Ted Rall, a journalist who I’ve read over the years and generally liked, has a new book out called The Anti-American Manifesto, in which he argues that violent revolution is the only way out of our current mess. As David Swanson explains:
According to Rall, “no meaningful political change has ever taken place without violence or the credible threat of violence.” And, “without violence, the powerful will never stop exploiting the weak.” From these statements, scattered throughout the manifesto, one would have no idea that anyone else believed there was a third choice beyond violence or doing nothing. There is no indication here of the role of nonviolence in evicting the British from India or overthrowing the ruler of El Salvador in 1944, or even in ending Jim Crow in the United States and Apartheid in South Africa, in the popular removal of the ruler of the Philippines in 1986, in the largely nonviolent Iranian Revolution of 1979, in the dismantling of the Soviet Union in Poland, Lithuania, Latvia, Estonia, Czechoslovakia, and East Germany, in the resistance to a stolen election in the Ukraine in 2004-2005, and in hundreds of other examples from around the world.
Now, Rall could try to argue that many such movements have violent as well as nonviolent components. He could claim that nonviolent activism can constitute a threat of violence. That is, even though the actors themselves may prove their willingness to die rather than use violence, the understanding of those in power as well as of activists like Rall who think only in terms of violence could be that violence is being threatened. But Rall attempts no such arguments, so we don’t really know what he would say.
Apparently, Rall also believes that it was the black bloc activists who broke a few windows in Seattle in 1999 that should be credited with slowing corporate globalization, not the tens of thousands of peaceful protesters who won allies inside the meetings and effectively shut down the city. I honestly have never heard anyone make that argument.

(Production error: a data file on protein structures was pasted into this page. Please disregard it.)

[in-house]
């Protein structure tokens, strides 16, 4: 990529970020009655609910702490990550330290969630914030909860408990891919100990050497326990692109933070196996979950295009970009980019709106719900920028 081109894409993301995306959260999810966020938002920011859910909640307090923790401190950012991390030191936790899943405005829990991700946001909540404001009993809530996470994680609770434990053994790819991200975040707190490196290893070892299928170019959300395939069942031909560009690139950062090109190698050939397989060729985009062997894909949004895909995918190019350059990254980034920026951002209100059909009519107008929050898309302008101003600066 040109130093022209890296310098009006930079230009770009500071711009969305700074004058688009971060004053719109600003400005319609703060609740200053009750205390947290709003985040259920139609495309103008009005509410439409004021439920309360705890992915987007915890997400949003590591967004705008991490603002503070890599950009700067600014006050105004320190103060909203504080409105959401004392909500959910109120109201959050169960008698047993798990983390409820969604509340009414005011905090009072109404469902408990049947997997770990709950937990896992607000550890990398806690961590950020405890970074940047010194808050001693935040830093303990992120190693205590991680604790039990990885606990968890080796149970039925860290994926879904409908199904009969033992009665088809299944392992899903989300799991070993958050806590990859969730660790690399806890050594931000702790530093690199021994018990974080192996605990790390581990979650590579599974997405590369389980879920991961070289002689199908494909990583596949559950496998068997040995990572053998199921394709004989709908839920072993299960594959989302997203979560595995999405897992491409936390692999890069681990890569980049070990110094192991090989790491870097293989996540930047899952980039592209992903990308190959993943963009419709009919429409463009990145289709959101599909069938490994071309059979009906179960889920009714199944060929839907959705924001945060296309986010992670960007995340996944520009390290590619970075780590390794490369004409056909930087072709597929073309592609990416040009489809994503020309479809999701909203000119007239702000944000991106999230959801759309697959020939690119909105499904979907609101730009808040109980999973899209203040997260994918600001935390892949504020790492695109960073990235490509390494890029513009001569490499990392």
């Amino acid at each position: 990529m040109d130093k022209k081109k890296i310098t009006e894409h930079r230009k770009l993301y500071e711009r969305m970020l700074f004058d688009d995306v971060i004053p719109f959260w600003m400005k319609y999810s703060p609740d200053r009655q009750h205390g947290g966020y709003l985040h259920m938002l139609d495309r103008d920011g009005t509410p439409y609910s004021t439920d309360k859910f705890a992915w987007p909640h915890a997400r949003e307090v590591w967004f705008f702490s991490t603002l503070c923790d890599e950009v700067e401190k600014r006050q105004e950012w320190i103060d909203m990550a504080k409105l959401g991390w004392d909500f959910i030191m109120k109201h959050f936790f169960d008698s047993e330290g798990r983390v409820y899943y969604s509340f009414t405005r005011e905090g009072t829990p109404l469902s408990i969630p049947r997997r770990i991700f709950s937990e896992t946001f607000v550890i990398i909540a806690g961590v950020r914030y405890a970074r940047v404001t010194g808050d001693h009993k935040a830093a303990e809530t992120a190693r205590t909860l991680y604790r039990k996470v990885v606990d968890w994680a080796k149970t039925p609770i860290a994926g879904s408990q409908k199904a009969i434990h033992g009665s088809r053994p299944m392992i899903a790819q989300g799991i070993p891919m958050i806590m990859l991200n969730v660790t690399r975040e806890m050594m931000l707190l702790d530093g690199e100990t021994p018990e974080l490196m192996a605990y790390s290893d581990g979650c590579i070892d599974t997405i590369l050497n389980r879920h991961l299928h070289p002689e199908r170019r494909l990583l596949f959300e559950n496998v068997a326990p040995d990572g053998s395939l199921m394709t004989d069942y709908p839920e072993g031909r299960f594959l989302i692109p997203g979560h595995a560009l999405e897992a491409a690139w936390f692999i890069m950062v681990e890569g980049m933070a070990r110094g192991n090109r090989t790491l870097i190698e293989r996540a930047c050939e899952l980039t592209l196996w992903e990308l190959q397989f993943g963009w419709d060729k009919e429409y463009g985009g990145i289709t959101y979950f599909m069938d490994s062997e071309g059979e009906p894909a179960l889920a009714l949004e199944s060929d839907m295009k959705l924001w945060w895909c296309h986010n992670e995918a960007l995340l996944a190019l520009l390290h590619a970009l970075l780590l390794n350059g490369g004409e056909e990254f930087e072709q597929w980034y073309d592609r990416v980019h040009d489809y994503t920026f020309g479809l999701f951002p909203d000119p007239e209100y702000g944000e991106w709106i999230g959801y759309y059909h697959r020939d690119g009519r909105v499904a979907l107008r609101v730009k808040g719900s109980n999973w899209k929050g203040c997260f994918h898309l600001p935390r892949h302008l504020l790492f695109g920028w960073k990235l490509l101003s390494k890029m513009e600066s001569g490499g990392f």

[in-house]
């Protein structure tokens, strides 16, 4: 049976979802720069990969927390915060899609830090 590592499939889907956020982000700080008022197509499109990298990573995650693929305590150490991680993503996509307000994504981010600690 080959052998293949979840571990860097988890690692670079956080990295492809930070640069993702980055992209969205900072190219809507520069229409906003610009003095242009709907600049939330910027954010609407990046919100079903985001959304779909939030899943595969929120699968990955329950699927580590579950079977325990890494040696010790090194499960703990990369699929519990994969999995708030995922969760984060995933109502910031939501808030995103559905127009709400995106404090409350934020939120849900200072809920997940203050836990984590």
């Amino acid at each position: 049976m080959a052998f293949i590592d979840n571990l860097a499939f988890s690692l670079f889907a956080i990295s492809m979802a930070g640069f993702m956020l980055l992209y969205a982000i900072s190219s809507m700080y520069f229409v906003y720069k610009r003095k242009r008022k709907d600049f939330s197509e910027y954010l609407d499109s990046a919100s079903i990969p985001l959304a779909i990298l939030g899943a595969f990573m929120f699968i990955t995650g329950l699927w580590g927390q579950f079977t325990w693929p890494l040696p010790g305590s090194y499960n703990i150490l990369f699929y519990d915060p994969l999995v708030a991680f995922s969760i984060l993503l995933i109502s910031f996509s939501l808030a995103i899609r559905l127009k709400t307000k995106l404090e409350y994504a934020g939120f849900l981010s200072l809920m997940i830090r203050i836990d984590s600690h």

It’s really unfortunate that Rall has such a twisted view of social change. While he may point out many of the problems we face in this country, it sounds like Rall comes up woefully short on solutions. How he sees “a hundred thousand angry New Yorkers armed with bricks (or guns)” challenging the most militarily powerful state the world has ever known and addressing our many crises is truly beyond me.
In “Reckonings,” producer Stephanie Lepp explores how people change, asking listeners to examine their own assumptions about how far they can stretch their empathy.
Recent criticisms calling the founder of nonviolent theory a Cold Warrior are way off the mark. To rightly evaluate him, we need to understand the role he chose for himself.
A six-week strike by teachers has bolstered a movement against proposed austerity measures targeting Lebanon’s dangerously underfunded education system.